Andrew Chien, director of research at Intel, has said that ray tracing techniques will not just show up and replace traditional raster graphics pipelines – instead we’ll see a combination of the two for quite some time.
He admitted that “ray tracing presents many challenges from a performance perspective,
” but believes that Intel can overcome this to deliver products that help to make ray tracing a desirable tool for developers.
The problem for Intel though is that 3D engines based on traditional raster graphics pipelines are forever getting better and with developers now starting to get familiar with the capabilities of DirectX 10, they’re likely to move forwards at a faster rate.
Year on year, new benchmarks for realism are set with traditional raster graphics pipelines and both AMD and Nvidia believe there is still a lot left to achieve with raster graphics. Crysis
was last year’s poster child and it looks like FarCry 2
will at least match it—and may even take things to another level again.
This means that Intel’s task of making ray tracing a reality is an even bigger one than you’d think.
“The traditional graphics pipeline has always been about the end result and the quality of the scenes rendered,
” said Chien. “I think there is a compelling case for the authoring flexibility [that ray tracing will enable].
“Developers spend a lot of effort crafting models in order to get acceptable performance [in raster graphics engines],
” he continued. “If you were really go get outside of the box of what it allows, there are a lot of problems in the flexibility of content.
We asked whether it would replace raster graphics straight away or whether it’d take time to become an indispensable tool—especially given the challenges of competing with current raster graphics engines. “We expect it to first penetrate areas where the additional flexibility is of benefit to developers,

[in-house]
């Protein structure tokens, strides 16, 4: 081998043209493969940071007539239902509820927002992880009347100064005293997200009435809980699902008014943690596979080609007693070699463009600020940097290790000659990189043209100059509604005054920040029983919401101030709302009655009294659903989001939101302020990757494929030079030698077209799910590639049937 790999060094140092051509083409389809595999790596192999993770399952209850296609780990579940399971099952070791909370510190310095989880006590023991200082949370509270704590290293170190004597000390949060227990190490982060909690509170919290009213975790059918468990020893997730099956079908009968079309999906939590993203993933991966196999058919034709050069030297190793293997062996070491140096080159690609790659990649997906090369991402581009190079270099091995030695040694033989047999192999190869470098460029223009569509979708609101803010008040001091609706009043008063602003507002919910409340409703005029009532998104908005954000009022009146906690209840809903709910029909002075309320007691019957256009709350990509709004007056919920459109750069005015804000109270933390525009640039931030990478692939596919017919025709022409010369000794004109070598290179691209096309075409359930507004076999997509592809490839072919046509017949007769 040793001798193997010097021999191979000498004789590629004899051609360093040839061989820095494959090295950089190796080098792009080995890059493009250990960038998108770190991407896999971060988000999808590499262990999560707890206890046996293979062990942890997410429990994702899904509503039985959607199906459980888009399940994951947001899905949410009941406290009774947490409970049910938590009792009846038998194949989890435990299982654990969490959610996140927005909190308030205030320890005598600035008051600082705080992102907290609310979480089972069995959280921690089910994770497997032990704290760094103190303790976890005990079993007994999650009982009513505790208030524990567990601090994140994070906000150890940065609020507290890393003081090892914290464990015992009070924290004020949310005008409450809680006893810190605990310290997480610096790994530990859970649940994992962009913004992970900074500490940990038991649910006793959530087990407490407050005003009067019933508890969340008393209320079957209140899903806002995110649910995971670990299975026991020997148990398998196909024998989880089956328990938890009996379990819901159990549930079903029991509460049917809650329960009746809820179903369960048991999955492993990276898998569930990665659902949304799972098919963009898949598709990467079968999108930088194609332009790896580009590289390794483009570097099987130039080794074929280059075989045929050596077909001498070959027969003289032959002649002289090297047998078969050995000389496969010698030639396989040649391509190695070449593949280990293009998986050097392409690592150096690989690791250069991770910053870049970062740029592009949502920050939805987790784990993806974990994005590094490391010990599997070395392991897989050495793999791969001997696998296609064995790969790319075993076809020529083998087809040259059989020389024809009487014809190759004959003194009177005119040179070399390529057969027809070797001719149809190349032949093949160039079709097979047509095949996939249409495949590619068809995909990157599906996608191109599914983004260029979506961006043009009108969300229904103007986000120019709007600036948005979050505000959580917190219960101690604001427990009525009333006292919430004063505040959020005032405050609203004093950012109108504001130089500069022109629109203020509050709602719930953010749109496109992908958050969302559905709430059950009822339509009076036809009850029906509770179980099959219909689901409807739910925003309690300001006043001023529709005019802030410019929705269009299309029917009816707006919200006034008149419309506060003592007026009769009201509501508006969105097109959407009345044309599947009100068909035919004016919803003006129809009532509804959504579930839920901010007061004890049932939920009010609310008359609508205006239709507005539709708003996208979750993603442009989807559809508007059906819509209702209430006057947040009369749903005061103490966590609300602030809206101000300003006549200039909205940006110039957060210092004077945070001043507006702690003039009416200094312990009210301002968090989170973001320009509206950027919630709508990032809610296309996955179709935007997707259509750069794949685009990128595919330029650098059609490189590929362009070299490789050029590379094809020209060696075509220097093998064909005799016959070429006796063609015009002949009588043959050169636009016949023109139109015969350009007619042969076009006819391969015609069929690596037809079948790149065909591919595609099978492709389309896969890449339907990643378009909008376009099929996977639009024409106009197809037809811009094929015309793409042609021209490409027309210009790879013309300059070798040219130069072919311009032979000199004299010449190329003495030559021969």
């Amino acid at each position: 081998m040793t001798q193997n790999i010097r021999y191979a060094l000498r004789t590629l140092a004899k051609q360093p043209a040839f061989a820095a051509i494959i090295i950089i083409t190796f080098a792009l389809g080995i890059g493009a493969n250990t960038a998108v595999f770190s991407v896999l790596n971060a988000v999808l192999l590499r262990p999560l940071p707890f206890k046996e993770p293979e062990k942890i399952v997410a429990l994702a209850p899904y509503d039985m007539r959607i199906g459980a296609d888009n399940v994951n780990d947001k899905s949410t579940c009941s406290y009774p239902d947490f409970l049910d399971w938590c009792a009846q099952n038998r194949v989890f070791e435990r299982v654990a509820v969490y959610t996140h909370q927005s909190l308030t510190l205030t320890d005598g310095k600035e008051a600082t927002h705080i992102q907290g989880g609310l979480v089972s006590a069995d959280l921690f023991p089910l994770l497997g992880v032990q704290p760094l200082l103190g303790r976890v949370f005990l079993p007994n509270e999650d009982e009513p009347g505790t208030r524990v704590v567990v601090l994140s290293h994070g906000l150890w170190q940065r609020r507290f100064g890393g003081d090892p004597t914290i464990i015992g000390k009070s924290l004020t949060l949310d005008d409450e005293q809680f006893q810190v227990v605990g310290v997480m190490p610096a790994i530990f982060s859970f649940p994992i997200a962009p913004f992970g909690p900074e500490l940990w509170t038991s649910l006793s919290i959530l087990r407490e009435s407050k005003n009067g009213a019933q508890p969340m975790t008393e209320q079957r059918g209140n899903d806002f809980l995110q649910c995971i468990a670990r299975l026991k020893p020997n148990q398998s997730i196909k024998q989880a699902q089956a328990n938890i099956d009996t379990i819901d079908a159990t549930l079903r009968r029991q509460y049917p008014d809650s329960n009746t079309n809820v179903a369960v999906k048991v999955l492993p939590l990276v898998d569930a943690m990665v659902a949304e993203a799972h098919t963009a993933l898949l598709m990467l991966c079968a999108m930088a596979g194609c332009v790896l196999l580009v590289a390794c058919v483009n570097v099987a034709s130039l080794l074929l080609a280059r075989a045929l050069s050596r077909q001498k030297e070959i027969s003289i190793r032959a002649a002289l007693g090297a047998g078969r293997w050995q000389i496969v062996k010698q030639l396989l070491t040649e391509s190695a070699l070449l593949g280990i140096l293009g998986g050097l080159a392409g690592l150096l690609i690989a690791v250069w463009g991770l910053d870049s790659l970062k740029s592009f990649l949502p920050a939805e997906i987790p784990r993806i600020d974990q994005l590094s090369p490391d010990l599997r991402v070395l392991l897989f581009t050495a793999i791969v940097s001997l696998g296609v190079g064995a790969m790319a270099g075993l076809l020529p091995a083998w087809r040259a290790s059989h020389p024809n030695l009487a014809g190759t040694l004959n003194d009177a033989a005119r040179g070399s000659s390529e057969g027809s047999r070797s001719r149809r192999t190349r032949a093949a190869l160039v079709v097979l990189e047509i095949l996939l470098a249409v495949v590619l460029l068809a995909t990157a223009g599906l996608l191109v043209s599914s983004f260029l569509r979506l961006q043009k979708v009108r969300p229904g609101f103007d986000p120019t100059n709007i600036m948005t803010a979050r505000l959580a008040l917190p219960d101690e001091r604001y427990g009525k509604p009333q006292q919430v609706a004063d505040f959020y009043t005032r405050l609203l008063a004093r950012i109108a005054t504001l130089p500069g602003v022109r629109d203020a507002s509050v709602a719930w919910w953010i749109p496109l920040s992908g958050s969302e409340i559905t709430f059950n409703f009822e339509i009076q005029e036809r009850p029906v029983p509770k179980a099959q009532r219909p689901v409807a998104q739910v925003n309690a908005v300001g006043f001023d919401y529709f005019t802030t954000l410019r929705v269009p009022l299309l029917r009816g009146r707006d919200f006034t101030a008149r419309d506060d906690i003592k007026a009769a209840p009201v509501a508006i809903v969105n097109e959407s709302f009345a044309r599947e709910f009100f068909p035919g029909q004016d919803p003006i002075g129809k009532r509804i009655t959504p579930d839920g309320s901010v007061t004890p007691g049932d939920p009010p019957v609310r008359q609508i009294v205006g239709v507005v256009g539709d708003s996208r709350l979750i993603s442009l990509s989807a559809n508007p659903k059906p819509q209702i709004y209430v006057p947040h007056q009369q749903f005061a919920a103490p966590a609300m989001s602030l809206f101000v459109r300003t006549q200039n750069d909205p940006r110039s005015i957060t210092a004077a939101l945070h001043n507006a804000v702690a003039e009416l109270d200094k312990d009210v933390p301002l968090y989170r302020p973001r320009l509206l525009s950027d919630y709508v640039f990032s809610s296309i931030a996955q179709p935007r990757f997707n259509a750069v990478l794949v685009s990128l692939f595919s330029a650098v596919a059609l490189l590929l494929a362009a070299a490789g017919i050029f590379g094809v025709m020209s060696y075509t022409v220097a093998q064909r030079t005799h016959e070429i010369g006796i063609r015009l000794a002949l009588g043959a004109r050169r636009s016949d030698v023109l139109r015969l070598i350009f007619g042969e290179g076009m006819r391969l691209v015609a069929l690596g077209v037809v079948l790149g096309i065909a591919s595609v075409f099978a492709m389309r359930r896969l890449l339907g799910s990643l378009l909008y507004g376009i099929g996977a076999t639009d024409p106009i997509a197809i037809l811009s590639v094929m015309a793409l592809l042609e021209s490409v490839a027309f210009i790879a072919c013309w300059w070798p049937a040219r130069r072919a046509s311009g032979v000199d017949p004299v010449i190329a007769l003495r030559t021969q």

said Chien. “If the image quality benefits are there, but performance isn’t acceptable, developers aren’t going to use it.
His view of where ray tracing is going was quite a bit more down to earth than what we’ve heard in the past—and more to the point, it appears to make some sense. It’s an opportunity for Intel to deliver more flexibility and creative freedom to developers in order to make development a much simpler task and I’m sure that’s something developers will be pleased to hear.
The question now is whether or not Intel will be able to deliver products with enough performance fast enough for ray tracing to make the leap required to catch up with traditional raster graphics architectures and engines.
The more I talk about this topic with Intel, the more the size of the task at hand becomes apparent. Simply put, it’s not going to be easy and there is a long way to go before the transition even starts to happen, but the company may well pull this off in the long run if it can get the support of the development community.
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